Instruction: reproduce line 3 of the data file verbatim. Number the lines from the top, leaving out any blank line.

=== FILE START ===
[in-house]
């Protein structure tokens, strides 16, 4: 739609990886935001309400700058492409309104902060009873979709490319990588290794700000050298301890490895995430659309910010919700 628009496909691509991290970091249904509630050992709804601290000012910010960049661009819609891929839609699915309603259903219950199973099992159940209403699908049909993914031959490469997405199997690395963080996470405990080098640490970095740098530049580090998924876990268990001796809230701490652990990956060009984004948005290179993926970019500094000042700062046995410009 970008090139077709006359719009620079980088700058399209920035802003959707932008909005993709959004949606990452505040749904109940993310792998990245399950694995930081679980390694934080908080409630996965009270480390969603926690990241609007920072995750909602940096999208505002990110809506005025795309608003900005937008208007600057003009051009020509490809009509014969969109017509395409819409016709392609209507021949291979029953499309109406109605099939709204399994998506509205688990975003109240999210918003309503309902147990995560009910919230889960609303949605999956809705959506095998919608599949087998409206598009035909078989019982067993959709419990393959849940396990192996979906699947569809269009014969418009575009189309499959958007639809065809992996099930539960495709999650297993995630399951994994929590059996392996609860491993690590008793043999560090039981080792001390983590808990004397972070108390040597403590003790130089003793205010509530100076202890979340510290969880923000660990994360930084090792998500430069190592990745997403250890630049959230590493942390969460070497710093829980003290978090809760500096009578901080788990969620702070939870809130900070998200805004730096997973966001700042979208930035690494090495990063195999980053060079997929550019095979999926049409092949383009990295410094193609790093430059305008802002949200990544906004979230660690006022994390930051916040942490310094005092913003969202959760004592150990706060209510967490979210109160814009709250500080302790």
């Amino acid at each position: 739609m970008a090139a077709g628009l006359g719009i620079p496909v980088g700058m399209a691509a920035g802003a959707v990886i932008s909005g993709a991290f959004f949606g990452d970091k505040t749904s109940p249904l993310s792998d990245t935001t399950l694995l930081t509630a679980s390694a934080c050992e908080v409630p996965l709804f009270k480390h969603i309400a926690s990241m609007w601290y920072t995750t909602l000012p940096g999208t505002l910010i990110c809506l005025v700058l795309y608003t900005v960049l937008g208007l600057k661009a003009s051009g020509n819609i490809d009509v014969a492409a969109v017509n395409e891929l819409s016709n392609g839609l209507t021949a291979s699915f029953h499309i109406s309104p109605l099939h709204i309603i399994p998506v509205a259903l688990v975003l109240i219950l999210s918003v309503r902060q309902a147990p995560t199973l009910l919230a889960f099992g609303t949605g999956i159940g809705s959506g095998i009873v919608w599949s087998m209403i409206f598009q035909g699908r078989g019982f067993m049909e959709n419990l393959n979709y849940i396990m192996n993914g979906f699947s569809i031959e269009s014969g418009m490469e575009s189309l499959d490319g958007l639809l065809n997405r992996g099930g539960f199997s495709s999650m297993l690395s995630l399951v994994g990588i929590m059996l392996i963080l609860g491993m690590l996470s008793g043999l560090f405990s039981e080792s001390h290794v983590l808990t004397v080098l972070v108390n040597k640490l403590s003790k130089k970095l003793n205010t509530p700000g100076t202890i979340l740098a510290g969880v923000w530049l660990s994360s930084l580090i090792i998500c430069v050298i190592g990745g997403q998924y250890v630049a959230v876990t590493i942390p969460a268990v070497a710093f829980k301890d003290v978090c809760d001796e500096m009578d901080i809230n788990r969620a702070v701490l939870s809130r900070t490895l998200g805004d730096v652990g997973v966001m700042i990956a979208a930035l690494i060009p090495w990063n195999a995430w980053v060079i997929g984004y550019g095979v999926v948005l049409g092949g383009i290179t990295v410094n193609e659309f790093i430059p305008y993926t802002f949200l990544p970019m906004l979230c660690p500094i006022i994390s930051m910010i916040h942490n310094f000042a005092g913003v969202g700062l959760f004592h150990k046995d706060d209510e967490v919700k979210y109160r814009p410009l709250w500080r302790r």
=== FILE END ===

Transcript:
């Amino acid at each position: 739609m970008a090139a077709g628009l006359g719009i620079p496909v980088g700058m399209a691509a920035g802003a959707v990886i932008s909005g993709a991290f959004f949606g990452d970091k505040t749904s109940p249904l993310s792998d990245t935001t399950l694995l930081t509630a679980s390694a934080c050992e908080v409630p996965l709804f009270k480390h969603i309400a926690s990241m609007w601290y920072t995750t909602l000012p940096g999208t505002l910010i990110c809506l005025v700058l795309y608003t900005v960049l937008g208007l600057k661009a003009s051009g020509n819609i490809d009509v014969a492409a969109v017509n395409e891929l819409s016709n392609g839609l209507t021949a291979s699915f029953h499309i109406s309104p109605l099939h709204i309603i399994p998506v509205a259903l688990v975003l109240i219950l999210s918003v309503r902060q309902a147990p995560t199973l009910l919230a889960f099992g609303t949605g999956i159940g809705s959506g095998i009873v919608w599949s087998m209403i409206f598009q035909g699908r078989g019982f067993m049909e959709n419990l393959n979709y849940i396990m192996n993914g979906f699947s569809i031959e269009s014969g418009m490469e575009s189309l499959d490319g958007l639809l065809n997405r992996g099930g539960f199997s495709s999650m297993l690395s995630l399951v994994g990588i929590m059996l392996i963080l609860g491993m690590l996470s008793g043999l560090f405990s039981e080792s001390h290794v983590l808990t004397v080098l972070v108390n040597k640490l403590s003790k130089k970095l003793n205010t509530p700000g100076t202890i979340l740098a510290g969880v923000w530049l660990s994360s930084l580090i090792i998500c430069v050298i190592g990745g997403q998924y250890v630049a959230v876990t590493i942390p969460a268990v070497a710093f829980k301890d003290v978090c809760d001796e500096m009578d901080i809230n788990r969620a702070v701490l939870s809130r900070t490895l998200g805004d730096v652990g997973v966001m700042i990956a979208a930035l690494i060009p090495w990063n195999a995430w980053v060079i997929g984004y550019g095979v999926v948005l049409g092949g383009i290179t990295v410094n193609e659309f790093i430059p305008y993926t802002f949200l990544p970019m906004l979230c660690p500094i006022i994390s930051m910010i916040h942490n310094f000042a005092g913003v969202g700062l959760f004592h150990k046995d706060d209510e967490v919700k979210y109160r814009p410009l709250w500080r302790r």